Sailing – Florida

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Top skippers and crew duel at Acura Key West

Winning in Key West always brings broad smiles to the faces of skippers and results in much rejoicing among crewmembers.

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This was certainly the case Jan. 19-23 during the Acura Key West 2009, sponsored by Nautica — the weeklong hard-fought 10-race series on the waters off the Conch Republic. Beers were hoisted dockside and hearty handshakes were exchanged.

Italian owner Vincenzo Onorato captured the win in the Farr 40 class aboard Mascalzone Latino after a classic final-day duel with longtime rivals Barking Mad and Joe Fly.

Jeff Ecklund and Star pulled out a tough victory in the Melges 32 class. Other winners included: UKA Racing in the Melges 24 class, largest of the regatta with 33 boats; Vitesse skipper Jon Halbert won the Swan 42 class; Daniel Woolery of Point Richmond, Calif., and the team aboard Soozal captured IRC 2 class; Ran, a TP52 owned by Niklas Zennstrom of Great Britain, won IRC 1, leading from start to finish; Rhumb Punch capped an incredible comeback in Farr 30 class, rallying from fourth place Wednesday to overall victory.

Rosebud/Team DYT win Lauderdale-Key West

Roger Sturgeon’s STP65 Rosebud/ Team DYT took line honors in the 2009 Fort Lauderdale to Key West Race with an elapsed time of 13 hours, 56 minutes, 5 seconds. The crew averaged 11.4 knots.

Rosebud/Team DYT captured victory in the Fort Lauderdale to Key West Race IRC A class, in addition to the line honors and overall winner title.

Organized by SORC Management, which includes members of the Storm Trysail Club and Lauderdale Yacht Club, the 34th annual race started off Jan. 14 in Port Everglades and ran along the Florida Keys with a fleet of 46 boats spread across IRC, PHRF, multihull and one-design classes.

In addition to line honors and overall IRC winner, Rosebud/Team DYT captured a victory in the IRC A class. This race is first on the calendar of the 2009 Gulf Stream Series.

Overall victory in PHRF went to L’Outrage, a Benetau 34 owned by Bruce Gardner of Annapolis, Md. Trevelyan, a Corsair 28cc owned by Richard Stephens of Trumansburg, N.Y., was first in Multihull Class B and First Overall in Multihulls with an elapsed time of 17 hours, 20 minutes, 42 seconds.

Fla. sailors among Athletes of the Year

Two Florida natives were among US Sailing’s 2008 Athletes of the Year for outstanding performance and achievement.

US Sailing’s Olympic Sailing Committee named Olympic gold medalist Anna Tunnicliffe of Plantation, Fla., and Olympic silver medalist Zach Railey of Clearwater, Fla., as Sportswoman and Sportsman of the Year, respectively. Paralympic gold medalists Nick Scandone of Fountain Valley, Calif., and Maureen McKinnon-Tucker of Marblehead, Mass., were named the Team of the Year, and Paralympic bronze medalist John Ruf of Pewaukee, Wis., is the Paralympian of the Year.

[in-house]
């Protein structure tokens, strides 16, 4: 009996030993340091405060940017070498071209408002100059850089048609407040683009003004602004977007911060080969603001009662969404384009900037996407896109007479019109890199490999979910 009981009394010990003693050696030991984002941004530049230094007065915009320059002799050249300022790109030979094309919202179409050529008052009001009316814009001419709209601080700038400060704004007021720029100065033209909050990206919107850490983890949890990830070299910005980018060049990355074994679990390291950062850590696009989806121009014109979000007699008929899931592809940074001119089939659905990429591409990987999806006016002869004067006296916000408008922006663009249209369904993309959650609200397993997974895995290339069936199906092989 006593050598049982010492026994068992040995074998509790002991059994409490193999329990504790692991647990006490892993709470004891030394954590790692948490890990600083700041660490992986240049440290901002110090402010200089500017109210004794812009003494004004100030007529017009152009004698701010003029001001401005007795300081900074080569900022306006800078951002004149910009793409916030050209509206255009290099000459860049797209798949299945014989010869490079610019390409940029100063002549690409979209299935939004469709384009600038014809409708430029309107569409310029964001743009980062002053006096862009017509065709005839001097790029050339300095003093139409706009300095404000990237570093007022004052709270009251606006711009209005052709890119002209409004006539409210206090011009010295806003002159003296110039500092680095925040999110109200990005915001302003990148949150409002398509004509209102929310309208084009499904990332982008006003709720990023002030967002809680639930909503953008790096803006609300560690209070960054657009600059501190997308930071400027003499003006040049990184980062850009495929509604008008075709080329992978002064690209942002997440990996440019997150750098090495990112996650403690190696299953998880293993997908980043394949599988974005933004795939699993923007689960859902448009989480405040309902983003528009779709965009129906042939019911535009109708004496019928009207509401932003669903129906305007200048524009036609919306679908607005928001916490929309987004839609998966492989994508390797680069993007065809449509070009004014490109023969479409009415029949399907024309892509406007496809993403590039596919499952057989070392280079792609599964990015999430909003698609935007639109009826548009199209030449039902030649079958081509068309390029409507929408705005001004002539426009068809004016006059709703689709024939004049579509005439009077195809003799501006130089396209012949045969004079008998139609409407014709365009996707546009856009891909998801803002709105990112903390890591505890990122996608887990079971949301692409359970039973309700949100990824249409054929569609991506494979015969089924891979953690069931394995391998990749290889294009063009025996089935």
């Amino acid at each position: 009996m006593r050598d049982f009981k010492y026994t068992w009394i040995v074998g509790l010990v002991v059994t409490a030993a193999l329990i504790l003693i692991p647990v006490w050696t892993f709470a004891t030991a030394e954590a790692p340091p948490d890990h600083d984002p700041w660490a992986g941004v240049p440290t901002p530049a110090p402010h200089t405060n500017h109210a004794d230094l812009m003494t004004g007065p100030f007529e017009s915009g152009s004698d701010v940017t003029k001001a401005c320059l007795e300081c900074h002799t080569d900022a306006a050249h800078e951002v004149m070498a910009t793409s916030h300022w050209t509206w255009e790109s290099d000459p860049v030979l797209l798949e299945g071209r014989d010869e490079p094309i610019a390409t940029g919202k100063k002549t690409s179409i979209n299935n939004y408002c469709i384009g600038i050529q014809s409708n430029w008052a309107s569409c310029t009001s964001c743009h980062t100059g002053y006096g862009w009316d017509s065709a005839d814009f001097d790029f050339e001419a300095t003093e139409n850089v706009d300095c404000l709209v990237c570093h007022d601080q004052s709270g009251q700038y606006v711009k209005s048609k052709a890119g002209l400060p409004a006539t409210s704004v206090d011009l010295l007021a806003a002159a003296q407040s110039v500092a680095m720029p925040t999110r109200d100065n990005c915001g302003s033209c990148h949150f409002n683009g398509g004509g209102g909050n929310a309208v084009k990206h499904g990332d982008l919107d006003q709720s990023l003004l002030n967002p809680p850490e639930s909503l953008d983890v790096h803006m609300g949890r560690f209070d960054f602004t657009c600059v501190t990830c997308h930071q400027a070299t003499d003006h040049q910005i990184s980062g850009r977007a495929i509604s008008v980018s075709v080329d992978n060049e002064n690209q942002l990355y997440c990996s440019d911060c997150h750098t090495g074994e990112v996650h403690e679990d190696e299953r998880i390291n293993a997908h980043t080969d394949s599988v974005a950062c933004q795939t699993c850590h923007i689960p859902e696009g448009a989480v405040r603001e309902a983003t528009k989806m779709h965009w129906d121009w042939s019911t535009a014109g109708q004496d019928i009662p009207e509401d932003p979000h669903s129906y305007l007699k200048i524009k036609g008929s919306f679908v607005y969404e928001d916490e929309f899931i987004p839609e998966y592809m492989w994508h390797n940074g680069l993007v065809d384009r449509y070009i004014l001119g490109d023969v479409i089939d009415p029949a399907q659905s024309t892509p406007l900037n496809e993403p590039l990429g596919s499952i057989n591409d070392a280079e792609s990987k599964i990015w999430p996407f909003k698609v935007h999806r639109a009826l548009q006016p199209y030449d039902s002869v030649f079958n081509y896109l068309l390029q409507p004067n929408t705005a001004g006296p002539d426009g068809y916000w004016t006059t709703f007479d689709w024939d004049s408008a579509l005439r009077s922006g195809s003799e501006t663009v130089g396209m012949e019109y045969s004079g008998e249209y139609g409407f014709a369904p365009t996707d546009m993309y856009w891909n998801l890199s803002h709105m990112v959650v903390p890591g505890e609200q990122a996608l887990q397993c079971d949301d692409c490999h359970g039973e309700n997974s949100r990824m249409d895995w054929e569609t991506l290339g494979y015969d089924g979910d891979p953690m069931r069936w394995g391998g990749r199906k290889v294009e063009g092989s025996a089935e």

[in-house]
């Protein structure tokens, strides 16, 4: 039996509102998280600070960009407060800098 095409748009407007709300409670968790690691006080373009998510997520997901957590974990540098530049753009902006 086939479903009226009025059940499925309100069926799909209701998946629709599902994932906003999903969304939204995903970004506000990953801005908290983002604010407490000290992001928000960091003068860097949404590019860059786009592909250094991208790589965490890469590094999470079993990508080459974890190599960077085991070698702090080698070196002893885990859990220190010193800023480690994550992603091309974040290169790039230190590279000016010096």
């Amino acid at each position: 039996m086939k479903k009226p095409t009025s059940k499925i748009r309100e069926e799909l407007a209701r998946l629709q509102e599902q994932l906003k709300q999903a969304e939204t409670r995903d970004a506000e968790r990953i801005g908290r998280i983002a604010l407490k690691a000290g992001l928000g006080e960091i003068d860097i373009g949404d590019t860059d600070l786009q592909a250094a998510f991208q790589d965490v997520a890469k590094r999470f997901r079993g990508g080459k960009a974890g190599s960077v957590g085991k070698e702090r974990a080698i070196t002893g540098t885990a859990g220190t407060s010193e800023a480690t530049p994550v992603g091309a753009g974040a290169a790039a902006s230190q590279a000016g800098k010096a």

These winners were all first-time Olympians and Paralympians.

Tunnicliffe, the first American female in 20 years to win Olympic sailing gold, worked her Laser Radial to the last nailbiting race in Qingdao, China. She followed the Sportswoman of the Year honor by earning the 2008 Rolex Yachtswoman of the Year title.

Railey surprised the sailing world by winning a silver medal in the Finn class at the Summer Games in China. Going into the regatta, he wasn’t favored to win a medal but sailed a conservative and smart regatta.

Paralympic gold medalist was a great competitor

Paralympic gold medalist Nick Scandone of Fountain Valley, Calif., has died after a long battle with ALS.

Winning the gold medal at the 2008 Paralympic Sailing Regatta was

Scandone, 42, won a gold medal with teammate Maureen McKinnon-Tucker in the SKUD-18 class at the 2008 Paralympic Sailing Regatta in Qingdao, China.

ALS, commonly called “Lou Gehrig’s Disease,” is a debilitating neurodegenerative disease that affects the nerve cells in the brain and spinal cord.

When Soundings editor William Sisson spoke to him in 2006, Scandone was competing at the Disabled World Championship in Australia and was mounting his bid for the Paralympics in China.

He told Sisson, “[ALS] doesn’t affect the mind at all. That’s the good part. And it can’t touch your soul. You just deal with the cards you’re dealt. … Sometimes things happen for a reason and make you stronger.”

Scandone died Jan. 2.

U.S. Sailing recognizes outstanding coaches

U.S. Sailing’s Olympic Sailing Committee picked three sailing coaches for the 2008 Coaches of the Year awards. Based on nominations from the public, the committee named Betsy Alison of Newport, R.I., as National Coach of the Year; Brett Davis of Naples, Fla., as Developmental Coach of the Year; Carrie Rohde of Richmond Hill, Ga., as Volunteer Coach of the Year.

Davis’ specialty is coaching elite-level youths and Olympic-caliber sailors who are highly motivated. In 2008, Davis was the coach of the Laser and Laser Radial sailors on the 2008 U.S. Youth Worlds Team.

Rohde has made a huge difference to the sport of sailing, making it one of the most popular sports team at Richmond Hill High School in Richmond Hill, Ga.

As coach of the 2008 Paralympic Sailing Team, Alison was the driving force behind the team’s gold and bronze medals at the 2008 Paralympic Games in Qingdao, China.

This article originally appeared in the April 2009 issue.